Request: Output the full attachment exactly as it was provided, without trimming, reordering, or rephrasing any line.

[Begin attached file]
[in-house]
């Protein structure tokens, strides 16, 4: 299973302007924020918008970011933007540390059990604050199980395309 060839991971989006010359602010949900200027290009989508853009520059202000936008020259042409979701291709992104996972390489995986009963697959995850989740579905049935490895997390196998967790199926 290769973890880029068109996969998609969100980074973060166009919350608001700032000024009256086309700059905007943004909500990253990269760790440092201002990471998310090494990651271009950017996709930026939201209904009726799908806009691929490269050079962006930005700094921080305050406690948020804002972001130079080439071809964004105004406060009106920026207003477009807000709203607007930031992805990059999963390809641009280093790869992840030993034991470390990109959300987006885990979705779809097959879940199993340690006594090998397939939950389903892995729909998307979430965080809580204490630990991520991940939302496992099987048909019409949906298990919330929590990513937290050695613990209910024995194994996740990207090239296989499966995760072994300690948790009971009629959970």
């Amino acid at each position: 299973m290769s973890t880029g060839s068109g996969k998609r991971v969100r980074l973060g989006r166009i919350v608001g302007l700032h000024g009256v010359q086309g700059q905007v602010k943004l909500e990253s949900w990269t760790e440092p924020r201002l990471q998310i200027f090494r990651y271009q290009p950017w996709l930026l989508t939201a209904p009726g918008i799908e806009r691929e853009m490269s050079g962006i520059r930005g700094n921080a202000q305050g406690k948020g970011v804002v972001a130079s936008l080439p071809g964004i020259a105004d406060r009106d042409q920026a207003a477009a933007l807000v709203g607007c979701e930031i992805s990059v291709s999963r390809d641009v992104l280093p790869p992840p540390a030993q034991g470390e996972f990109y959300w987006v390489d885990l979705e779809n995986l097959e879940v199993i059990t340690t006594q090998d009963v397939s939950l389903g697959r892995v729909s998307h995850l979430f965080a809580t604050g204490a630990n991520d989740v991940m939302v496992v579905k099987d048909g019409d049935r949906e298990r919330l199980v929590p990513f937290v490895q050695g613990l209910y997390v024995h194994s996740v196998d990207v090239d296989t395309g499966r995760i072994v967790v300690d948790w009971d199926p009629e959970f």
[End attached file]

[in-house]
């Protein structure tokens, strides 16, 4: 299973302007924020918008970011933007540390059990604050199980395309 060839991971989006010359602010949900200027290009989508853009520059202000936008020259042409979701291709992104996972390489995986009963697959995850989740579905049935490895997390196998967790199926 290769973890880029068109996969998609969100980074973060166009919350608001700032000024009256086309700059905007943004909500990253990269760790440092201002990471998310090494990651271009950017996709930026939201209904009726799908806009691929490269050079962006930005700094921080305050406690948020804002972001130079080439071809964004105004406060009106920026207003477009807000709203607007930031992805990059999963390809641009280093790869992840030993034991470390990109959300987006885990979705779809097959879940199993340690006594090998397939939950389903892995729909998307979430965080809580204490630990991520991940939302496992099987048909019409949906298990919330929590990513937290050695613990209910024995194994996740990207090239296989499966995760072994300690948790009971009629959970």
């Amino acid at each position: 299973m290769s973890t880029g060839s068109g996969k998609r991971v969100r980074l973060g989006r166009i919350v608001g302007l700032h000024g009256v010359q086309g700059q905007v602010k943004l909500e990253s949900w990269t760790e440092p924020r201002l990471q998310i200027f090494r990651y271009q290009p950017w996709l930026l989508t939201a209904p009726g918008i799908e806009r691929e853009m490269s050079g962006i520059r930005g700094n921080a202000q305050g406690k948020g970011v804002v972001a130079s936008l080439p071809g964004i020259a105004d406060r009106d042409q920026a207003a477009a933007l807000v709203g607007c979701e930031i992805s990059v291709s999963r390809d641009v992104l280093p790869p992840p540390a030993q034991g470390e996972f990109y959300w987006v390489d885990l979705e779809n995986l097959e879940v199993i059990t340690t006594q090998d009963v397939s939950l389903g697959r892995v729909s998307h995850l979430f965080a809580t604050g204490a630990n991520d989740v991940m939302v496992v579905k099987d048909g019409d049935r949906e298990r919330l199980v929590p990513f937290v490895q050695g613990l209910y997390v024995h194994s996740v196998d990207v090239d296989t395309g499966r995760i072994v967790v300690d948790w009971d199926p009629e959970f």